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In a recent blog, Pastor John Piper addresses a question that is often asked by people who contend with a stubborn or stronghold sin in their life. They want to know if their repentance is real, then why do they keep struggling with the same sin?
It’s a great question, and one I have asked myself many times over.
A caller to Piper’s podcast laid out this question:
“Does true repentance mean that we never ask for God’s forgiveness for the same sin twice? Numerous are the times that I have had to ask for forgiveness for all manner of sin. But how can I say that I have repented if I commit the same types of sin over and over? This question plagues me to such a degree that I am sometimes seized by depression when I think of it.”
In trying to overcome pornography, I kept falling back into the same old traps and habits that Christ had freed me from in the past. At one point, I felt like the sheep in this video.
Jesus would rescue me from on situation and, a few weeks, days or even hours later, I was back doing what I begged Jesus to free me from.
I remember falling into the trap of believing that my repentance wasn’t real or, worse, that my salvation wasn’t legitimate because “real Christians” aren’t supposed to sin, right? After all, Romans 6:11-12 proclaims, “In the same way, count yourselves dead to sin but alive to God in Christ Jesus. Therefore do not let sin reign in your mortal body so that you obey its evil desires.”
But, there I was, allowing the same sin to reign over my body once again. That’s when Satan had a field day by shouting lies right in my ear, “You hypocrite! You’re beyond saving. You’ve blown it. God has turned his back on you?”
Confess, don’t repent
Piper explains that we should not use the word “repent” for the way we respond to daily sinning as Christians.
“Sin is a condition of the heart that is bent away from God in preference for other things, and sin is any expression of that preference in our mind or attitude or behavior,” Piper wrote. “Rather, the word repentance in the New Testament refers to a more basic, fundamental change of mind, the kind we experience at the beginning of our Christian life.”
Repentance is agreeing with God that his way is right and our way is wrong. Do I think it is possible to truly, deep down believe that my behavior is wrong, and still feel powerless to change it? Yes.
Rather than repeatedly repenting of the same sin, Piper encourages us to confess that sin instead. He cites 1 John 1:9 as the authority. “If we confess our sins, he is faithful and just to forgive our sins and to cleanse us from all unrighteousness.”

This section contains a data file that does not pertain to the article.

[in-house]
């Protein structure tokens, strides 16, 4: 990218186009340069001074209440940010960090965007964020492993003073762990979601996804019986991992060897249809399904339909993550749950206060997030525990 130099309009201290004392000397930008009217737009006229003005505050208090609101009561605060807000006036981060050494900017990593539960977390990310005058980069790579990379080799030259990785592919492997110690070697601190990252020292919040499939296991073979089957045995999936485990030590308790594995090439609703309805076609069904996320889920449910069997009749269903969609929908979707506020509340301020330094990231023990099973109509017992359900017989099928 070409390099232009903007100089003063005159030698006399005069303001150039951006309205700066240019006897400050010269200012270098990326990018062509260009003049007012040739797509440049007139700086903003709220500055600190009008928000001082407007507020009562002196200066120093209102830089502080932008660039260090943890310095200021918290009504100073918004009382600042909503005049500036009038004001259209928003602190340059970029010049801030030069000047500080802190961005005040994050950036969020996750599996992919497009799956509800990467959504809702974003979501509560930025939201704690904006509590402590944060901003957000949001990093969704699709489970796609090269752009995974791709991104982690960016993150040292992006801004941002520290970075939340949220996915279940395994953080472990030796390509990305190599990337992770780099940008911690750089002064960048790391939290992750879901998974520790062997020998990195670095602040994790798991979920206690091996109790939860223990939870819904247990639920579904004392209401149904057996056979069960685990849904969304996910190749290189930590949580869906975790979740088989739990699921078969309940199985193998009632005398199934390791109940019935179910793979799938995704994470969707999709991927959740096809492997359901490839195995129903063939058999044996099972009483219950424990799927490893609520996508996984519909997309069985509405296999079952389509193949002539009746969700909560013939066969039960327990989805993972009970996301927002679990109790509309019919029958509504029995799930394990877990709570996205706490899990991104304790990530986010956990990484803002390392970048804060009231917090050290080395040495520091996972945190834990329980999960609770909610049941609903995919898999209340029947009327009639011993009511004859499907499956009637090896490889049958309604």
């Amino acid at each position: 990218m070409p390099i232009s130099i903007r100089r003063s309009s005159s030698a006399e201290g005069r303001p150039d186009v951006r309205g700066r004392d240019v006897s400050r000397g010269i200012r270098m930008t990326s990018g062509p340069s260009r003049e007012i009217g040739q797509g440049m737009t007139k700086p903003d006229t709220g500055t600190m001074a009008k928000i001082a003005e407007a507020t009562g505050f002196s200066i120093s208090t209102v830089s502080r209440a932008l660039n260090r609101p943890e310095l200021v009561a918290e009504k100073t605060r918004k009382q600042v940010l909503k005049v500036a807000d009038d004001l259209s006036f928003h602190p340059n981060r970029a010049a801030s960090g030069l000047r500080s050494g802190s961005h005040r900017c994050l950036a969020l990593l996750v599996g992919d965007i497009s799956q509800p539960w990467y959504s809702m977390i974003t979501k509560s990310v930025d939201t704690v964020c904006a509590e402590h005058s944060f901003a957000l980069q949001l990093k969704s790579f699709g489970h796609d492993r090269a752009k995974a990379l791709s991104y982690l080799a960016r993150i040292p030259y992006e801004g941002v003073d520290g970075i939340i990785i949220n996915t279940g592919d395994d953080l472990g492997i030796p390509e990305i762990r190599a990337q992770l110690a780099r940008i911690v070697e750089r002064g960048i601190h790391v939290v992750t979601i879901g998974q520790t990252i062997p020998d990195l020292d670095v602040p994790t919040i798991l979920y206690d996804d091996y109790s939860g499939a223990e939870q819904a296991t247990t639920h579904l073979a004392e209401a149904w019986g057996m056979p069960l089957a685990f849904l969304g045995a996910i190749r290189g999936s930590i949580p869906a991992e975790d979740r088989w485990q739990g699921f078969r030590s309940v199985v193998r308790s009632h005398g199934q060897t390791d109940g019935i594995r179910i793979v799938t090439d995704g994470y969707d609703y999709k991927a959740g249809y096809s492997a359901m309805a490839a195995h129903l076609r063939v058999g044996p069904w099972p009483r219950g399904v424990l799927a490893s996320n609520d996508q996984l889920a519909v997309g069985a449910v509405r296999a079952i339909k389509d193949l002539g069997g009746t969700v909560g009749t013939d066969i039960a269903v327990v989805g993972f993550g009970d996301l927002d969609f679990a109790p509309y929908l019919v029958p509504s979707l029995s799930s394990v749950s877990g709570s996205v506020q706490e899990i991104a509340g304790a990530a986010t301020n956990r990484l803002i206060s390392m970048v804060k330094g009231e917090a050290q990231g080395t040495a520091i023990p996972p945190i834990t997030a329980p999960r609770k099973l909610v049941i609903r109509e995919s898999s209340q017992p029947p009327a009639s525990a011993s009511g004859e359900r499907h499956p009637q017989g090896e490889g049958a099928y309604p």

He warns against confessing a sin — particularly a stubborn sin — with a type of fatalism in that although we feel bad about committing the sin, we have already surrendered to the idea that we will probably repeat the same sin again even before the week is out.
That is one type of confession, but there is another.
It’s a confession where your hatred of the sin is so real that you have every intention, as you confess, of making war on that sin tonight or this weekend. You aim, by the power of the Holy Spirit, to defeat it, Piper wrote.
You’re not just seeking forgiveness for committing the sin, you’re asking the Holy Spirit to empower you to do battle to defeat the sin once and for all. That requires a different mindset.
Piper said the first confession concerns a “premeditated sin” which he describes as “actually sitting there or standing there weighing whether to do it or not — whether to look at the pornography or not. You take ten seconds or ten minutes or ten hours wrestling, and then you do the sin.”
He warns that any confession that cloaks fatalism, hopelessness, makes peace with sin, or is premeditated is more dangerous to our souls that the guy who accidentally types the wrong domain into a browser window, unintentionally winds up on a porn site and parks there for a while.
In Romans 7:15, Paul admits “I do not understand what I do. For what I want to do I do not do, but what I hate I do.” It’s not a premeditated sin. Paul truly wants Jesus to cleanse him of his desire to sin.
“To the degree that your confessing of sin has made a kind of fatalistic peace with sin’s inevitability, and to the degree that your sin falls into the category of premeditated unrighteousness, to that degree, you should be frightened that you are on a path that may well lead to destruction,” Piper writes.
He’s suggesting there is a big difference between the guy who finds himself returning to pornography repeatedly several times a year and the guy who literally sets up an altar to facilitate the viewing of pornography night after night.
It boils down to this question, are you confessing a frequent occasional sin, or a premeditated one that you already know you’re going to repeat again?
To read Piper’s entire blog, visit www.desiringgod.com.